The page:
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post #1 of 8 (permalink) Old 01-15-2013, 05:47 PM Thread Starter
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Bringing home a semi-feral cat - updated

For several months I have been feeding a cat that lives near my office and am thinking about bringing him home. My question is about getting him fixed/examined/immunized. Should I catch him and take him to the vet straight away, or should I give him some time to get used to me first? I guess I know the answer is the vet, but I just hate to traumatize him any more than necessary. I do have another cat (spayed female), so I’m sure vet is the way to go. Just looking for some moral support, I guess.

He is a petite, young Siamese looking cat with the sweetest blue eyes. My office is in a residential area and our neighbors have told me that he is indeed a stray (among several), has been around over a year and has not been seen pregnant, thus, must be a male. They say he will let one of the residents hold him in his lap, so I think he might be social-able. They said the resident said he would catch him for me if I would like, and put him in a carrier. But, I do have a friend who has a humane trap and was wondering if that would be better. Kitty is always waiting for me in the mornings, waiting for his food. He has not let me pet him, but ate a couple of bites of canned food from my hand the other day. I have been trying to gain his trust, so have not really been pushing to touch him. I put my hand out and if he backs away I usually only try one or two more times before I let him be so he can eat. We are animal people and know how to treat/care for him when I bring him home. Our current kitty was a socialized feral kitten and had her own room until she was comfortable enough to venture out. It is still her play room, but she roams the whole house now. Thanks for any advice/info/support!

Last edited by marie73; 02-06-2013 at 03:55 PM. Reason: font
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post #2 of 8 (permalink) Old 01-15-2013, 06:19 PM
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Honestly, I think you DO know what to do! You seem to be answering your own questions. Always take the path of least resistance. Let the neighbor catch and crate him as long as he doesn't terrorize the cat by doing so. I think a live trap might be a bit much for this guy. And, yes, definitely get him vaccinated, examined and neutered...especially if you are considering keeping him. If you are going to re-release him into the outdoors (or keep him indoors) I would get a flea preventer maybe, too. Sounds like you are already emotionally involved! Don't be surprised if the introduction process with resident kitty is loud and somewhat wild - hopefully it won't last too long. Let us know how it goes!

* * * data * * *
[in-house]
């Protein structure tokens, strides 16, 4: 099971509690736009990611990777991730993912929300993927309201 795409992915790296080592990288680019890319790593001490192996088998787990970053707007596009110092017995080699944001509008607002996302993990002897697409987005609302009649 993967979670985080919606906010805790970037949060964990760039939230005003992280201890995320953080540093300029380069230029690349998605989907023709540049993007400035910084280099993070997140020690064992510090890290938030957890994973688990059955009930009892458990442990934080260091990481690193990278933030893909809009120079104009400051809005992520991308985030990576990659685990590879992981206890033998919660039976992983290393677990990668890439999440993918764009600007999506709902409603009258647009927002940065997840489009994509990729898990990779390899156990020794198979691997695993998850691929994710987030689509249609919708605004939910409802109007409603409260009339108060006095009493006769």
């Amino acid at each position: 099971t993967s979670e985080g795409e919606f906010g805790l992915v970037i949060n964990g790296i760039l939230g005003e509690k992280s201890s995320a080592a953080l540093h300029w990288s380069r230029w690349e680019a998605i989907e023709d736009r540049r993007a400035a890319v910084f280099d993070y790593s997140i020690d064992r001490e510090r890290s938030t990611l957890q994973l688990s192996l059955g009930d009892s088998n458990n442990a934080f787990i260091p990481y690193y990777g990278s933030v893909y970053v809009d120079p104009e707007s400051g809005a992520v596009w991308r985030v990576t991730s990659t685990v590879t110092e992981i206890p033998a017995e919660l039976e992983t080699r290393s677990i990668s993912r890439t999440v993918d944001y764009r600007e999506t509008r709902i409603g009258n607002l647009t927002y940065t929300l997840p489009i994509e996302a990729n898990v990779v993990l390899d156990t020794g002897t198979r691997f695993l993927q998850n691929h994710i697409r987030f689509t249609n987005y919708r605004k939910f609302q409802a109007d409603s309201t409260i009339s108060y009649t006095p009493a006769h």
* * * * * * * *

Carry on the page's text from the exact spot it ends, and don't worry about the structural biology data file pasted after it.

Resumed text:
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post #3 of 8 (permalink) Old 02-05-2013, 09:25 PM Thread Starter
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I have had the cat for about two weeks now. He does not hiss or scratch or run away. He is docile and will let me pet him but he sits very still and cringes a little bit. Sometimes he backs away. He is in my guestroom and stays under the bed. Sometimes he is in the window when I open the door but he jumps down and goes back under the bed. Recently we have heard him scratching at the door. I thought about cracking the door slightly but I am afraid to do this because I have another cat and I don't know how they will react to each other. Just looking for some advice on how to proceed with him. I know he is not happy in that room. Thanks.

Have not taken him to the vet yet, but will soon. Not ready to do that to him yet.

Last edited by meowmiss; 02-05-2013 at 09:28 PM.
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post #4 of 8 (permalink) Old 02-06-2013, 08:27 AM Thread Starter
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Bringing home a semi-feral cat-Update